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Gear & Apps

Nikon Introduces The ES-2 Film Digitizer Along with The D850 | A More Versatile Solution To the ES-1

By Justin Heyes on August 25th 2017

Riding along on the curtails of the highly anticipated D850 was an accessory that was either overlooked by, or perplexed most photographers; a slide duplicator. Back in the heydays of film (as the name suggests) slide duplicators let you make copies of slides or create slides from negatives.

As digital began to eclipse over the analog processes of film, these duplicators were used as an easy effective way to digitize the older gelatin-based frames, The D850 pays homage to Nikon’s rich film history with a built-in ‘Negative Digitizing’ feature, and when paired with the newly introduced ES-2 Film Digitizer.


Nikon has a habit of taking strides forward while keeping a foot squarely planted in their past rich heritage. The original ES-1 Side Copying adapter is one of few Nikon legacy products that is still available today, however, it is somewhat antiquated being designed around use with the Nikkor 55mm f/2.8 Micro-Nikkor lens.

The ES-2 Film Digitizing Adapter is designed to be paired with a more modern macro lens, such as the AF-S Micro NIKKOR 60mm f/2.8G ED. When this adapter is fitted to the front of the lens it holds the film at the minimum focusing distance of the lens to ensure critical sharpness.

Negative/Positive Scanning: With the optional ES-2 Film Digitizing Adapter and compatible Micro-NIKKOR lens, the camera enables super high-resolution digitizing of 35mm slides or negatives and converts them in-camera to positives.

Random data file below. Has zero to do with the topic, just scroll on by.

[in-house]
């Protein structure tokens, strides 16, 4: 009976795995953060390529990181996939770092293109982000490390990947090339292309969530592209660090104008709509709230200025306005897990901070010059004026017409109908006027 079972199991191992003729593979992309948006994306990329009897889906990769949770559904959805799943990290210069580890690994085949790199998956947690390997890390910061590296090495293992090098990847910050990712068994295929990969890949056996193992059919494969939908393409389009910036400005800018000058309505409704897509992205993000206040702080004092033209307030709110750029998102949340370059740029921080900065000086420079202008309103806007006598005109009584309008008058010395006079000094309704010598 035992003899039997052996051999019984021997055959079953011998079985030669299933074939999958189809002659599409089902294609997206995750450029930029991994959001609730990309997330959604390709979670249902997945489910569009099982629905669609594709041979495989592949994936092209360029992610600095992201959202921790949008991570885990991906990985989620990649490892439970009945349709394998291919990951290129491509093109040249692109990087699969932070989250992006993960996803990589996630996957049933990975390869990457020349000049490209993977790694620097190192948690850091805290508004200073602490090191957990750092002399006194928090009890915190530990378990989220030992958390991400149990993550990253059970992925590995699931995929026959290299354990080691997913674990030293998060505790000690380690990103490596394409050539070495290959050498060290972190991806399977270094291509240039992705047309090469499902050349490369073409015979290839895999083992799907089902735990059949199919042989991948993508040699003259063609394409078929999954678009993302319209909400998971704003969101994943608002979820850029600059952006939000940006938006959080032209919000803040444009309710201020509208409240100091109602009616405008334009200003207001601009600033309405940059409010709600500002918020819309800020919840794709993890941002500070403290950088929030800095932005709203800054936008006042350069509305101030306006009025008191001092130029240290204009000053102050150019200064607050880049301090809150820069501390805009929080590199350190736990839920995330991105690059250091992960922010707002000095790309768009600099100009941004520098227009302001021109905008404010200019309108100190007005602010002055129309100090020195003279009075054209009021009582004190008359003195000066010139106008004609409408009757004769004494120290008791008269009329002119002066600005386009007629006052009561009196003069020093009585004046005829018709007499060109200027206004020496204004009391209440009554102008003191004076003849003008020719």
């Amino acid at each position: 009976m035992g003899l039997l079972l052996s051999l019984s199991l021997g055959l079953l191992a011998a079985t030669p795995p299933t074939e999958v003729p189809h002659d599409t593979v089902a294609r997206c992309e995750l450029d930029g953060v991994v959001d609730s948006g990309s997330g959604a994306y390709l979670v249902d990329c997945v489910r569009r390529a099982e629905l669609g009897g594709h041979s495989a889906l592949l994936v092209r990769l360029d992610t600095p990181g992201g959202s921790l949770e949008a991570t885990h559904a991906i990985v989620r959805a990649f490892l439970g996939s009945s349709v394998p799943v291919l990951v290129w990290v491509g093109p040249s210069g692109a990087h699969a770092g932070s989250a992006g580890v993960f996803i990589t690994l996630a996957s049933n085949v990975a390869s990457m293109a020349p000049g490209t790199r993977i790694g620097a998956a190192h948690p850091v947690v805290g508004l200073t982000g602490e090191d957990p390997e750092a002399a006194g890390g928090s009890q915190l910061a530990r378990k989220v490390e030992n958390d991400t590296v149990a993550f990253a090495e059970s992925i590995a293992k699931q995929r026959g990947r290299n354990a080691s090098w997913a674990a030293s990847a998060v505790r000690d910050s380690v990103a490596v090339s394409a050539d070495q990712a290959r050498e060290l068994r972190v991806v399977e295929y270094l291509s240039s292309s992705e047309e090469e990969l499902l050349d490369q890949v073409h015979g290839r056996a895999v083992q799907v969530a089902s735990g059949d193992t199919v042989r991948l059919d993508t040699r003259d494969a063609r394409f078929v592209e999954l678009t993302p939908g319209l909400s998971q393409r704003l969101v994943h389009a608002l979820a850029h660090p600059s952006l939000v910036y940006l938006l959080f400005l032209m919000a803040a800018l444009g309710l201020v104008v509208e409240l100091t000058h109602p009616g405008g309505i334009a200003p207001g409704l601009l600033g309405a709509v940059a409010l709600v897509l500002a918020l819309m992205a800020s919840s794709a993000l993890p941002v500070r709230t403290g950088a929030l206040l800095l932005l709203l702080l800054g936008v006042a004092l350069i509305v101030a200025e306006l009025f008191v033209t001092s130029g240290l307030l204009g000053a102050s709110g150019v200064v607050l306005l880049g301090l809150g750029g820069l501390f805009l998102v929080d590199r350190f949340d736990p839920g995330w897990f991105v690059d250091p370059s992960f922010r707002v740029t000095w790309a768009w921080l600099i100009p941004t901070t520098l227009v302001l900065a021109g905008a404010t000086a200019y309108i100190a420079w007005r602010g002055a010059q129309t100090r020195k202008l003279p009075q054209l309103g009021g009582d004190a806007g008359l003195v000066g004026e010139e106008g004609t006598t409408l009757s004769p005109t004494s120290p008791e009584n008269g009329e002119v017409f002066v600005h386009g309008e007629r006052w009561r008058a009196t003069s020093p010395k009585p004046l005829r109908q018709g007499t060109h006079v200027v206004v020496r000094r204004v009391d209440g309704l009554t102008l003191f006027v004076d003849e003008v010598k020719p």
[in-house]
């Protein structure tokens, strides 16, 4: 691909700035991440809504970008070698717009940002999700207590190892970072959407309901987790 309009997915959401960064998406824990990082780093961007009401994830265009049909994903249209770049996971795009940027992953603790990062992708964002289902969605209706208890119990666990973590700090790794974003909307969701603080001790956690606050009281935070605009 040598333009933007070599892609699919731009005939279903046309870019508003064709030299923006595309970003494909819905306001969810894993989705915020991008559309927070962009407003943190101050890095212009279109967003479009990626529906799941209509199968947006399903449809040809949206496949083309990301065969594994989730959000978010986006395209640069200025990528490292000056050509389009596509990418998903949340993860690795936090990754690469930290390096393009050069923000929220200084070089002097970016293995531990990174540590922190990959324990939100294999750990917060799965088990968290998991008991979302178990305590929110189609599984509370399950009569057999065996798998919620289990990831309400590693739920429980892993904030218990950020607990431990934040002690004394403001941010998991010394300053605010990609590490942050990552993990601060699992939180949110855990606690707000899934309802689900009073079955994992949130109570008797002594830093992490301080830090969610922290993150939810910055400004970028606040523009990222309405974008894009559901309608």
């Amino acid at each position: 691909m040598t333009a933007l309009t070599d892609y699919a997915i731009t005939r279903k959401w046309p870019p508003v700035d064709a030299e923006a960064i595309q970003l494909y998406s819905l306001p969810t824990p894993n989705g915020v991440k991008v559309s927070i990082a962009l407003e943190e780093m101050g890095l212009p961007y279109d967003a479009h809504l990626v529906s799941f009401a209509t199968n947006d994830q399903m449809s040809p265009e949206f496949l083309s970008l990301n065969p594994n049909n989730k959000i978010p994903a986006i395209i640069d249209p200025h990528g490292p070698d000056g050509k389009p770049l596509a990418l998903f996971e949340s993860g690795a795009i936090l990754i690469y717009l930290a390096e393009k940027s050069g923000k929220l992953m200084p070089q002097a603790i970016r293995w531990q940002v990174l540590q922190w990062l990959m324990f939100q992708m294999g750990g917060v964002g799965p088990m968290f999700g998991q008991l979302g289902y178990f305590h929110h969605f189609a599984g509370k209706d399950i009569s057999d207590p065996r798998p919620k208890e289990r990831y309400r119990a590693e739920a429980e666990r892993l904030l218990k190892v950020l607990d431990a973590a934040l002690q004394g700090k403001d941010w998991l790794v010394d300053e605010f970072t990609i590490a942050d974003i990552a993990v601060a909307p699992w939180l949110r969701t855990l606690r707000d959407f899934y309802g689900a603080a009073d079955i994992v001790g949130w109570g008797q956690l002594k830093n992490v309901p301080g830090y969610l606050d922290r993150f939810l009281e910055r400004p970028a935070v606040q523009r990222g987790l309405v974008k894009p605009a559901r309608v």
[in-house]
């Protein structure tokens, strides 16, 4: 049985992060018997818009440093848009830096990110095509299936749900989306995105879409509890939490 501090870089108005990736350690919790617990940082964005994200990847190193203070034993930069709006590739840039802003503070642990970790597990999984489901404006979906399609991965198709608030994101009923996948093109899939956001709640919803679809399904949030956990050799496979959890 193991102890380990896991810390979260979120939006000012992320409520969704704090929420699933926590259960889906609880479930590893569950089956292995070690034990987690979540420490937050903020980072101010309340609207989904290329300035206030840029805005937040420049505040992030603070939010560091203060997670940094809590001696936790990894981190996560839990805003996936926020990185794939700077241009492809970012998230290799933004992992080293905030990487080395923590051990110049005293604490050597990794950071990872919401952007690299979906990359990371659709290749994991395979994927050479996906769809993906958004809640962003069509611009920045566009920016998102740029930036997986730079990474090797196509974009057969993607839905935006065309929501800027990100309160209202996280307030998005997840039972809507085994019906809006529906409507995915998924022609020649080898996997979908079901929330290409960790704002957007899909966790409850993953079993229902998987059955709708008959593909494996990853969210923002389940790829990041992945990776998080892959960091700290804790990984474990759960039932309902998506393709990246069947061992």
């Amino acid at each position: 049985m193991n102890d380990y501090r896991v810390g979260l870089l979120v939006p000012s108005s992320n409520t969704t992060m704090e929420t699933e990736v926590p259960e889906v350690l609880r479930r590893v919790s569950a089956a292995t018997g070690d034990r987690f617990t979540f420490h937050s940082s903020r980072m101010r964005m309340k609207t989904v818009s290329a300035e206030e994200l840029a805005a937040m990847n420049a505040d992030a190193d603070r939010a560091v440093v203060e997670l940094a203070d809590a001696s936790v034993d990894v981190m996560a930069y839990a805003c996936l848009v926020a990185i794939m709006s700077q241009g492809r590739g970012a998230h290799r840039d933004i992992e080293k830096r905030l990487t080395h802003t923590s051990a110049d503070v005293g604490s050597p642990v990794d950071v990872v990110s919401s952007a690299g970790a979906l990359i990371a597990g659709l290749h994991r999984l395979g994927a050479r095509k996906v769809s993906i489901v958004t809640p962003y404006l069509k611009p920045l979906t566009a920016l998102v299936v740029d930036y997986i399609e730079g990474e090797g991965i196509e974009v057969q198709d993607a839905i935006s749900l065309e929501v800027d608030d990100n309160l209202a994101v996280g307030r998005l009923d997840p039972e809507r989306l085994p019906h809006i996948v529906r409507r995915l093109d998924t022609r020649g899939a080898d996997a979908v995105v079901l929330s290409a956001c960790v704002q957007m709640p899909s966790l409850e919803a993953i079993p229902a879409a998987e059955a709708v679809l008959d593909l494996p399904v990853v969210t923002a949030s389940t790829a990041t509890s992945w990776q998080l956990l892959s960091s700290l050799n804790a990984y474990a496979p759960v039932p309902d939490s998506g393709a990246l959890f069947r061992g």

Film photography has been on the rise as more photographers search for the aesthetic that it offers.  The D850’s built-in ‘scanning’ function will convert negatives or positive slides directly into JPGs with the help of either the FH-4 Strip Film Holder or FH-5 Slide Mount Holder. The cost of the ES-2 Film Digitizing Adapter will be $140, or around the same price as ad a dedicated film scanner. As Nikon explains, “This once time-consuming process involving a film scanner can be done much more quickly”.


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Justin Heyes wants to live in a world where we have near misses and absolute hits; great love and small disasters. Starting his career as a gaffer, he has done work for QVC and The Rachel Ray Show, but quickly fell in love with photography. When he’s not building arcade machines, you can find him at local flea markets or attending car shows.

Explore his photographic endeavors here.

Website: Justin Heyes
Instagram: @jheyesphoto

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